A list of the episodes and cast lists for one of the best ever British detective series, based on the novels of Dame Ngaio Marsh.
Roderick Alleyn is a fictional character: the hero and detective in Ngaio Marsh's 32 detective novels.
Alleyn is a "gentleman policeman", in a style later used by P. D. James for her detective Adam Dalgliesh. He is a Chief Inspector or Chief Superintendent in the Criminal Investigation Department (C.I.D.) of Scotland Yard. He is Oxford-educated and the author of a book: Principles and Practice of Criminal Investigations, by Roderick Alleyn, M.A. (Oxon), C.I.D. (Sable and Murgatroyd, 21s), mentioned in Chapter Six of Vintage Murder.
In earlier novels, he is single, later meeting and marrying Agatha Troy, a famous painter. They have one son, Ricky, who is the protagonist of one of Marsh's last novels, Last Ditch, which also features his policeman father.
Marsh mentions in an introduction that she named her detective Alleyn after Alleyn's School, where her father had been a pupil. Like the school and the Elizabethan actor Edward Alleyn after whom the school is named, the detective's surname is pronounced "Allen".
Four of the novels were adapted for New Zealand television in 1977, with Alleyn played by George Baker. Colour Scheme and Died in the Wool are set in New Zealand, while Opening Night and Final Curtain are set in London. The theme of Opening Night involves a New Zealand actress with a startling resemblance to the lead actor.
Nine novels with British settings were adapted for British television. In the second series, Alleyn was played by Simon Williams in the first story, Artists in Crime (1990), and then by Patrick Malahide in eight more tales (1993-94): A Man Lay Dead, The Nursing Home Murder, Final Curtain (the second TV adaptation), Death at the Bar, Death in a White Tie, Hand in Glove, Dead Water and Scales of Justice.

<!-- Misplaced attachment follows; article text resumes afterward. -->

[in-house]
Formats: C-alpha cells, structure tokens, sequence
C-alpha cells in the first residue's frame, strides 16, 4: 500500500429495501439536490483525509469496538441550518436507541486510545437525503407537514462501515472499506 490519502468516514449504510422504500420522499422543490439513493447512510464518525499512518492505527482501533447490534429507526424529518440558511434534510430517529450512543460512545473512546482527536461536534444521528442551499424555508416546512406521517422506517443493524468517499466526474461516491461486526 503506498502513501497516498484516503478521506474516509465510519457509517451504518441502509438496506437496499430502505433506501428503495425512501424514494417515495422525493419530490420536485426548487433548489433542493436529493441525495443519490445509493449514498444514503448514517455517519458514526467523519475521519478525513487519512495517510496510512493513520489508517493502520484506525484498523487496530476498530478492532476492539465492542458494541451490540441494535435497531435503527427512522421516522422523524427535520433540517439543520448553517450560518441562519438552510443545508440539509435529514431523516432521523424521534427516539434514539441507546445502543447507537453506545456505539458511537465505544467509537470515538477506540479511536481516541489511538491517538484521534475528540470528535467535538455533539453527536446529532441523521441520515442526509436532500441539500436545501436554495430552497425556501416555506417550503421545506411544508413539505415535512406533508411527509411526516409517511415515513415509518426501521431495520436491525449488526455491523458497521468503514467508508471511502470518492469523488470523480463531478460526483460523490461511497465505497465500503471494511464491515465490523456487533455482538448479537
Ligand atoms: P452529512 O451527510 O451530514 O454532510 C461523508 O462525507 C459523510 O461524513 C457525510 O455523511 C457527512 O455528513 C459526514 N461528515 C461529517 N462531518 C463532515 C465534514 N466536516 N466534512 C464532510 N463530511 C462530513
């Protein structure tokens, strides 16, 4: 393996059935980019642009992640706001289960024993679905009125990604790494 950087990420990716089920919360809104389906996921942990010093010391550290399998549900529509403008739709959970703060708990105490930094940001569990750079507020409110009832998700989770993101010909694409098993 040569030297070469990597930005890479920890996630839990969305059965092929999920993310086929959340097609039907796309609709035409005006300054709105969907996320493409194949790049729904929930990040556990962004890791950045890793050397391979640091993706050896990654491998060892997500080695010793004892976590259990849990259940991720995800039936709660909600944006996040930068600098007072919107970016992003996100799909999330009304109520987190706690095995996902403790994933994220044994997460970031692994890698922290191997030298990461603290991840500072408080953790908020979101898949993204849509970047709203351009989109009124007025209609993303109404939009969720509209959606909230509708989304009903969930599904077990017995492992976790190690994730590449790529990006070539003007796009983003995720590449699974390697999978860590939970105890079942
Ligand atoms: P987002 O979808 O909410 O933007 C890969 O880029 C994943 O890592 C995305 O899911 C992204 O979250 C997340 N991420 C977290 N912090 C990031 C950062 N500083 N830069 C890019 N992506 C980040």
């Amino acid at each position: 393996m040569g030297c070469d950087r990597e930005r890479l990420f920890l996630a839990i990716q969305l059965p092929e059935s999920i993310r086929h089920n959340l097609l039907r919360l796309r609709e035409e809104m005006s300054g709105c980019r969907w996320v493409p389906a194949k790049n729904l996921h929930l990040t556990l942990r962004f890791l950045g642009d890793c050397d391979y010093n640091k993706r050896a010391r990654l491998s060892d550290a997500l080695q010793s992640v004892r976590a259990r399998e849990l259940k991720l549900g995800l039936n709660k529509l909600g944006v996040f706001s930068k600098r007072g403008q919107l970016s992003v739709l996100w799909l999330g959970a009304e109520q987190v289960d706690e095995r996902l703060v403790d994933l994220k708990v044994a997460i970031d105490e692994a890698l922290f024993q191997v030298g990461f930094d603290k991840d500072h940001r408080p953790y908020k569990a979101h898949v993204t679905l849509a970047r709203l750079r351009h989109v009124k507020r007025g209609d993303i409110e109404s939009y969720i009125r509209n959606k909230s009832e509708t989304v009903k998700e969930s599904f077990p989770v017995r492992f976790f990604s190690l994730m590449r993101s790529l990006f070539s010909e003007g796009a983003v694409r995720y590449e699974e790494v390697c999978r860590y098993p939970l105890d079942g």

The Malahide episodes are brilliant beyond imagining. Here's how one user of the IMDb site reviewed the show:
Ngaio Marsh was indeed a brilliant writer; her detective stories have in fact made a great TV series, and this is it. Patrick Malahide is a gifted actor, it's true, and he was perfectly cast as Roderick Alleyn, precisely because he makes of him so much more than "a stereotype toff." I agree that Marsh's Alleyn remains elusive as a personality throughout the series of novels; and Malahide, sensing this essential quality of Marsh's hero, allows a cloud of reticence to hover around his Alleyn to exquisitely ambiguous and subtle effect. Troy, played with equal finesse and discretion by Belinda Lang, is, in fact, portrayed as "an individualist with her own career as a painter" -- in fact, one episode (Final Curtain) features her prominently, on her own, noting many crucial clues while fulfilling a portrait commission! (Needless to say, she never says "You never have time for me!" or anything of the sort.) The adaptations are extremely clever and elegant, managing to retain much of the loveliness of Marsh's unparalleled drawing-room conversation while keeping within the time limits set by a 98- minute format. Period detail is not "ladled on," at all. On the contrary, the art direction, cinematography (a nearly subliminal sepia filter tints the series) and set decoration are, as we've come to expect of these British productions, impeccable and always convincing. The comparison of Marsh's stories -- and this production of them -- with those of P. D. James is useless: Marsh's readership and tone were entirely unlike those of James, and their books are apples and oranges. It's childish to rank one over the other. The pace is leisurely -- not "slow and badly done." The "interplay of characters" is extraordinarily full and complex throughout the series -- but it is subtle, discreet and low-key, all evidently the sort of virtues which threaten to put some critics and their wives to sleep.
In short, if you enjoy civilized old-school British mystery of the very best sort, you can't do much better than Malahide and Lang in The Inspector Alleyn Mysteries. I for one can't wait for the second DVD set.
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